Published: 14/10/2004, Volume II4, No. 5927 Page 34

Calderstones trust behavioural therapy nurse Lizzie Pearson

What is your professional background?

I trained as a learning disability nurse in the early 1980s.Calderstones then was a large institution for people with learning disabilities. It is now more of a modern housing estate.

I started work on a ward and then worked in the community when services for people with learning disabilities moved that way in the late 1980s.

I went back on the ward in a role that evolved with the service.We worked with smaller groups of individuals, providing treatment rather than just caring for them.We mainly help to rehabilitate young people.

What attracted you to your new job?

It is very interesting and diverse.We work with complex client groups.The focus is on treatment and outcomes.From day one when someone is admitted, we are involved.

What does it involve?

The hospital is the last port of call for distressed young people whose behaviour can't be treated in the community.They can be at risk from self-harm or drugs and alcohol abuse; they might even have committed arson. We work with them to reduce their risk-taking behaviour and develop coping strategies to get them back into the community.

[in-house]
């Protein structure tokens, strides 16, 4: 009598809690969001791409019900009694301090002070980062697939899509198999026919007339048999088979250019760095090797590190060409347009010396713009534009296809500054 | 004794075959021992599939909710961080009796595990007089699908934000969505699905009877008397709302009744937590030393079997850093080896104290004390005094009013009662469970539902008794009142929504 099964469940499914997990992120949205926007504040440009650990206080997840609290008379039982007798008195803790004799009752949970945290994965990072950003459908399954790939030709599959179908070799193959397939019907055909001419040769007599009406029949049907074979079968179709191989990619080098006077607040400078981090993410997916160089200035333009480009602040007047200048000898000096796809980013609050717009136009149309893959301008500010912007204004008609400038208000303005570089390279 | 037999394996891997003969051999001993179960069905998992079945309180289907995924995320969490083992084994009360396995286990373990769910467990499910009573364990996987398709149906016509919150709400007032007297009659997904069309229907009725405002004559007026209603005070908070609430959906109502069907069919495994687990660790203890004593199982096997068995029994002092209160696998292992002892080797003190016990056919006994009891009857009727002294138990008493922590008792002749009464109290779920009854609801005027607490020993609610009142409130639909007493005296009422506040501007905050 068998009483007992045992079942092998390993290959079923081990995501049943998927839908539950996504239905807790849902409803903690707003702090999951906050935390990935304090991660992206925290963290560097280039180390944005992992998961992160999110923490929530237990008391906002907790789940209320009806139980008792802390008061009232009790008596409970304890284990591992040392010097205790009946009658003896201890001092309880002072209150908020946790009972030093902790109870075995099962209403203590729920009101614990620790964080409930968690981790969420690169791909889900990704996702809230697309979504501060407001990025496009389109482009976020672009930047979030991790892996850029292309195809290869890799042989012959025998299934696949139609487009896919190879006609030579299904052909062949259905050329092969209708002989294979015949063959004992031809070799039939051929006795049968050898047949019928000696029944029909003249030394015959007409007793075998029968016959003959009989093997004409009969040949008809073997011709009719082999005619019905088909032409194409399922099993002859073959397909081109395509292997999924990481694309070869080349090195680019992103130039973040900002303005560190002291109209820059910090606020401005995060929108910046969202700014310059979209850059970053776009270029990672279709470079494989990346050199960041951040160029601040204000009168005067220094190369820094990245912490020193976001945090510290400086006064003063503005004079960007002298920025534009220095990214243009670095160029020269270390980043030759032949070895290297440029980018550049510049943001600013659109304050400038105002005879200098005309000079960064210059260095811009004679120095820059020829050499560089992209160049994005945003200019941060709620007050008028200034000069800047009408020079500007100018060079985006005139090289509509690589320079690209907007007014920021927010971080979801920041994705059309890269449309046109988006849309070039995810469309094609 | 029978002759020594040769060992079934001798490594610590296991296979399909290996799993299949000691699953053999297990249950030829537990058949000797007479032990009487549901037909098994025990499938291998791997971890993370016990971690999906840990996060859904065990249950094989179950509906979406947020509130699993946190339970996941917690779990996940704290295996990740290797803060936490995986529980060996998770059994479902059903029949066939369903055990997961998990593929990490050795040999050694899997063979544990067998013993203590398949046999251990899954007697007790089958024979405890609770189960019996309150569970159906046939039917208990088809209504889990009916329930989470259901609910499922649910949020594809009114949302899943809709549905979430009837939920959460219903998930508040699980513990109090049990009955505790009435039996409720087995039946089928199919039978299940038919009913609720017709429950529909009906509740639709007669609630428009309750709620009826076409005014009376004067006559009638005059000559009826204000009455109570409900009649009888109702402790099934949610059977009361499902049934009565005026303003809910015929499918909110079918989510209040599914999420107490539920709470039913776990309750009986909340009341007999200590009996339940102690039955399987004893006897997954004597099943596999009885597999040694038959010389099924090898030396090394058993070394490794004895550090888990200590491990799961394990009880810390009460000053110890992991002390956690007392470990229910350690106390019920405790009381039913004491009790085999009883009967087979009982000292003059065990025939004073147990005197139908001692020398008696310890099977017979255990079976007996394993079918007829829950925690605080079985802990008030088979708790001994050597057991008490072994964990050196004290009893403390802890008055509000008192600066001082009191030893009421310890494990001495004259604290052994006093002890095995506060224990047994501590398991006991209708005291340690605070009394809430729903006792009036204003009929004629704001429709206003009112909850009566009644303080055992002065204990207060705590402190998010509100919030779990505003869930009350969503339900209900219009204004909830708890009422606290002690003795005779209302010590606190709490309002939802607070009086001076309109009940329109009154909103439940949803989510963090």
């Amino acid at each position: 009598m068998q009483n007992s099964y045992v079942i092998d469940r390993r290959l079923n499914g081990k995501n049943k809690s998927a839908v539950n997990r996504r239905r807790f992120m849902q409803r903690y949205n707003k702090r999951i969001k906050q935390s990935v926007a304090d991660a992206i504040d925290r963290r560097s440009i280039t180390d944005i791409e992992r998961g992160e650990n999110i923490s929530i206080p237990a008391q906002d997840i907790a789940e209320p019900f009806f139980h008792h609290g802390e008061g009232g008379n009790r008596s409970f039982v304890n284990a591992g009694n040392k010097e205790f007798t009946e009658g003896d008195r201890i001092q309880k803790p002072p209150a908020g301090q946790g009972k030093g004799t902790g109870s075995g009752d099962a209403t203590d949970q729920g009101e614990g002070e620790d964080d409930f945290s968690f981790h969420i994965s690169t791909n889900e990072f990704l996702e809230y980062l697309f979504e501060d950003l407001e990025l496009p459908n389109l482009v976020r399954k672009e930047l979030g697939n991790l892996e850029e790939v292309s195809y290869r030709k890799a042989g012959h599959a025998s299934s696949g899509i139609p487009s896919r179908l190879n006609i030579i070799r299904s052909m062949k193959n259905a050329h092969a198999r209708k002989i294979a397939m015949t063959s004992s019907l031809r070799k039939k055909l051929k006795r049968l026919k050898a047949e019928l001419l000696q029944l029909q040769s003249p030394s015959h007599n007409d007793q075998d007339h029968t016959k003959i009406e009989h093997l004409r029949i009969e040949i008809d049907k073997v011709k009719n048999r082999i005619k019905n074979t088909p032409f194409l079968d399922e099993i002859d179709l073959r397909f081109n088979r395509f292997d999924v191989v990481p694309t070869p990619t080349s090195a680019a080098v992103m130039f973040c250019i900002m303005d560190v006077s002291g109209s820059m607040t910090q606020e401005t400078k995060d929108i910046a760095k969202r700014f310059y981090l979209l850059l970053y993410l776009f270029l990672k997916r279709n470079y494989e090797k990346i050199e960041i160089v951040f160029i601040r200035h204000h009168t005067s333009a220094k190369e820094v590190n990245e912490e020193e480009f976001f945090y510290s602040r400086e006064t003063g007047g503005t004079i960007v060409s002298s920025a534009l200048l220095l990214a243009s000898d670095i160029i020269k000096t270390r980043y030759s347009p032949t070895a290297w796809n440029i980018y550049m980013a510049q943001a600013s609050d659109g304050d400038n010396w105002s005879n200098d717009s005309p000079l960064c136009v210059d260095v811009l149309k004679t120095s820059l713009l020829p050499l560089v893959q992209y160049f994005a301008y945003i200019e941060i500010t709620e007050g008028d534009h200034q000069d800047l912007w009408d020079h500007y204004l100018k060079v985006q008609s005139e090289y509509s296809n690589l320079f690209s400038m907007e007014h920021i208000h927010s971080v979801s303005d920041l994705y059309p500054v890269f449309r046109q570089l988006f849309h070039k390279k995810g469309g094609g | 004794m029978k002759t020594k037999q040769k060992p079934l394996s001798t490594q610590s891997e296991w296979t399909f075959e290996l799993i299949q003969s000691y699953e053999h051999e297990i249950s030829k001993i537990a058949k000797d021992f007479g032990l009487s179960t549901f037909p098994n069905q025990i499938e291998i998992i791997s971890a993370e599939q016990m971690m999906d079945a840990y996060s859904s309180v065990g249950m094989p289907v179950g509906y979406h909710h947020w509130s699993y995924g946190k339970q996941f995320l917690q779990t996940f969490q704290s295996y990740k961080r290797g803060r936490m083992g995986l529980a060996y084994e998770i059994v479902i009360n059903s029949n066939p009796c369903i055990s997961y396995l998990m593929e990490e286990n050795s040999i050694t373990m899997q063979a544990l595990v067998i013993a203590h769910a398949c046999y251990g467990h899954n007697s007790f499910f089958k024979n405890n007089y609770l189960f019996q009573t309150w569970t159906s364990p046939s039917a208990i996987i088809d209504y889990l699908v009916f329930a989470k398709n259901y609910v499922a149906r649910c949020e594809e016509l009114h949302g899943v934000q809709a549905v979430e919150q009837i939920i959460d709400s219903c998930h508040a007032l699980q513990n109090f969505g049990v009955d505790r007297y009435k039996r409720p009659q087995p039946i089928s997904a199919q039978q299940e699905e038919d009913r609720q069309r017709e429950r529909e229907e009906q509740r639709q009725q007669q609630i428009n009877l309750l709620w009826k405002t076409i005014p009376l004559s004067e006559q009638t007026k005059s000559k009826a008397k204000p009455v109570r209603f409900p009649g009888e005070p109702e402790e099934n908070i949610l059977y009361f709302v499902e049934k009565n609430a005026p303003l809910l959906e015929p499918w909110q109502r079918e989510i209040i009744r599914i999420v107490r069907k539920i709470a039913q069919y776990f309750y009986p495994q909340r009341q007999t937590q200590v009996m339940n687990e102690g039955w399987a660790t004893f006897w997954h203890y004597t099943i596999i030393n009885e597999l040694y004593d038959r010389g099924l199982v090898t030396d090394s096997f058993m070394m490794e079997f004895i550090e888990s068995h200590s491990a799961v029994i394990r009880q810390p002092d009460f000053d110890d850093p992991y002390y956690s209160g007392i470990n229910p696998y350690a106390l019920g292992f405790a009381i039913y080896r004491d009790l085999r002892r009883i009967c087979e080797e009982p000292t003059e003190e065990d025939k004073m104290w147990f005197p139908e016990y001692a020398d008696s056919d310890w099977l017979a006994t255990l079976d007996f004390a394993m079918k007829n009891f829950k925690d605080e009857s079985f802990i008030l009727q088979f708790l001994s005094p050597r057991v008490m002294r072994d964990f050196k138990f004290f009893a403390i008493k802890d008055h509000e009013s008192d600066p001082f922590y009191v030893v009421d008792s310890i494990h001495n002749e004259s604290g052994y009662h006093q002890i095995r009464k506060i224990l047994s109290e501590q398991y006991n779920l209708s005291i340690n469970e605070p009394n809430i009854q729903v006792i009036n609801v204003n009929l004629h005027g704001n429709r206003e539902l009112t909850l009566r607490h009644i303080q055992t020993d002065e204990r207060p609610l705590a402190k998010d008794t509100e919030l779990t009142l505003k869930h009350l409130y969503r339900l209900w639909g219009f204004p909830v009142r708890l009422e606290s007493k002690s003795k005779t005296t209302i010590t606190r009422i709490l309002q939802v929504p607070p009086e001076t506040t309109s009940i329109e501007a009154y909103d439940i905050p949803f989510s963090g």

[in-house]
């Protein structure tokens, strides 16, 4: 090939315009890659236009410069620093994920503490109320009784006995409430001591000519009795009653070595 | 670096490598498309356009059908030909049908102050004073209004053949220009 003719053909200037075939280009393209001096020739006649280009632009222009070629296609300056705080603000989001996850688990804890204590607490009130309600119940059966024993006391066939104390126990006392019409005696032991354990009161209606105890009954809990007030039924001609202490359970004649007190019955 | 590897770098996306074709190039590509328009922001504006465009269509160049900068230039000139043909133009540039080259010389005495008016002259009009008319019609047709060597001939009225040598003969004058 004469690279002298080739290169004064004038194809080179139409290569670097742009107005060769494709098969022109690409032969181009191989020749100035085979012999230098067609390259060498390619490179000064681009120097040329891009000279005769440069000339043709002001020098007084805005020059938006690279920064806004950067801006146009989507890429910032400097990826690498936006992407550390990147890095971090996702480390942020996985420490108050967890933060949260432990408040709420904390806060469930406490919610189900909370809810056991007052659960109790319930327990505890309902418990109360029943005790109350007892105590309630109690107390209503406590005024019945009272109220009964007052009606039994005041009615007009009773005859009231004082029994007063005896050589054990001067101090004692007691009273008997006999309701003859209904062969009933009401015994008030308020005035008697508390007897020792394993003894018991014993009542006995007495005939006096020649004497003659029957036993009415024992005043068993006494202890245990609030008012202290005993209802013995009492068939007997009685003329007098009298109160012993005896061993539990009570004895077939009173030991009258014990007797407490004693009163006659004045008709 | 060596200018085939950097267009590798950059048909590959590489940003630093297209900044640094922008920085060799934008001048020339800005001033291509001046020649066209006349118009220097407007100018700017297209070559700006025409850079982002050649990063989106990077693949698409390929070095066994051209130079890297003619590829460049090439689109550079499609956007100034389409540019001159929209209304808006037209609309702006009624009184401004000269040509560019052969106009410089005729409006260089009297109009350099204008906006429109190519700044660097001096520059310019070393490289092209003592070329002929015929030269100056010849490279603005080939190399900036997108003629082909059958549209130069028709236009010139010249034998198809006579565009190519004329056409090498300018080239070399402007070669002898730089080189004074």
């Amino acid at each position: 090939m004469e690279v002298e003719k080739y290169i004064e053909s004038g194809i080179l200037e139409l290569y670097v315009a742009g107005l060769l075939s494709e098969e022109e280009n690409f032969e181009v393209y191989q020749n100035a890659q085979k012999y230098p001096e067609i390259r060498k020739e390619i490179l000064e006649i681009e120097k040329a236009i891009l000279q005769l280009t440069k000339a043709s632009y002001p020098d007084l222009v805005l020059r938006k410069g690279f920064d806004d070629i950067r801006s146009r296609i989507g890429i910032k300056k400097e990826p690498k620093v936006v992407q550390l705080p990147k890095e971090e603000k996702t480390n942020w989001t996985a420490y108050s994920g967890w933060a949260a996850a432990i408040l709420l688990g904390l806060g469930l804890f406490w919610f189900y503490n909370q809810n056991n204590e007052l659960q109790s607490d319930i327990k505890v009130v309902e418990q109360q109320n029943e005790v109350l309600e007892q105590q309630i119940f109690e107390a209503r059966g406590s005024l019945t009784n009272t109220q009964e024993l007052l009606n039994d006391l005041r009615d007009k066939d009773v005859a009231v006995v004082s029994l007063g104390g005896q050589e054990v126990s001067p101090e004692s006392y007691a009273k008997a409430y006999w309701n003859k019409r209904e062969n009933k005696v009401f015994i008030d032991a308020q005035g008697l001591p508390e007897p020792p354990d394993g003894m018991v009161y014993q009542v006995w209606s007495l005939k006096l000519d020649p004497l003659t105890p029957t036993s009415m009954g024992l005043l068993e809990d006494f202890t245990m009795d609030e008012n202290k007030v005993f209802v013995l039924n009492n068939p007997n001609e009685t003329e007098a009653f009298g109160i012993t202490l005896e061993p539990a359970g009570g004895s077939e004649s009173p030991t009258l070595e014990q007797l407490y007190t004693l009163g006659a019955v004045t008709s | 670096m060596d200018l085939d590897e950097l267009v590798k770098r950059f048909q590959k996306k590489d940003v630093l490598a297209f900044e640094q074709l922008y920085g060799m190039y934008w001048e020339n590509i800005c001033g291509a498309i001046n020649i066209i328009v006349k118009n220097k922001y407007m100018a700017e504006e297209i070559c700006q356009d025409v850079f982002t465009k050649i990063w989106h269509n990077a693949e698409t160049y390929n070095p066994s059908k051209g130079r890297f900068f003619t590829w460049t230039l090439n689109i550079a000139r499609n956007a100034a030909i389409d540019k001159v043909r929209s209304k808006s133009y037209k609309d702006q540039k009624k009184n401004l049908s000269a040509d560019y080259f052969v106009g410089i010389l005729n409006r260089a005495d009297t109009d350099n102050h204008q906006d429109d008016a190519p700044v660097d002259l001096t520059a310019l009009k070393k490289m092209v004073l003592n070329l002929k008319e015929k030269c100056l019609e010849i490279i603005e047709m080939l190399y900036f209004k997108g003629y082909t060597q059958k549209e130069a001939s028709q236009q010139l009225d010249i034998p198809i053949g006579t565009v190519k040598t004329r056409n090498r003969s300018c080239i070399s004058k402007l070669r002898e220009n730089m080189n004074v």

Our role has changed from looking after older people for long periods to mostly helping younger people, who stay in for shorter lengths of time.We devise individual care pathways in a multidisciplinary team including psychologists and provide cognitive behaviour therapy and group psychotherapy.We are unusual - there are very few medium-secure hospitals for people with learning disabilities in the country.

What do you enjoy most?

Working in a small team with diverse clients.We work to get them better and it is good to see the results.The process of building coping strategies is slow, but when we rehabilitate someone and put them back into the community, they stay there.

What is the most challenging aspect of your job?

Trying to understand the clients and why they are behaving the way they are.Some are not able to tell us how they feel, so we work it out with their help.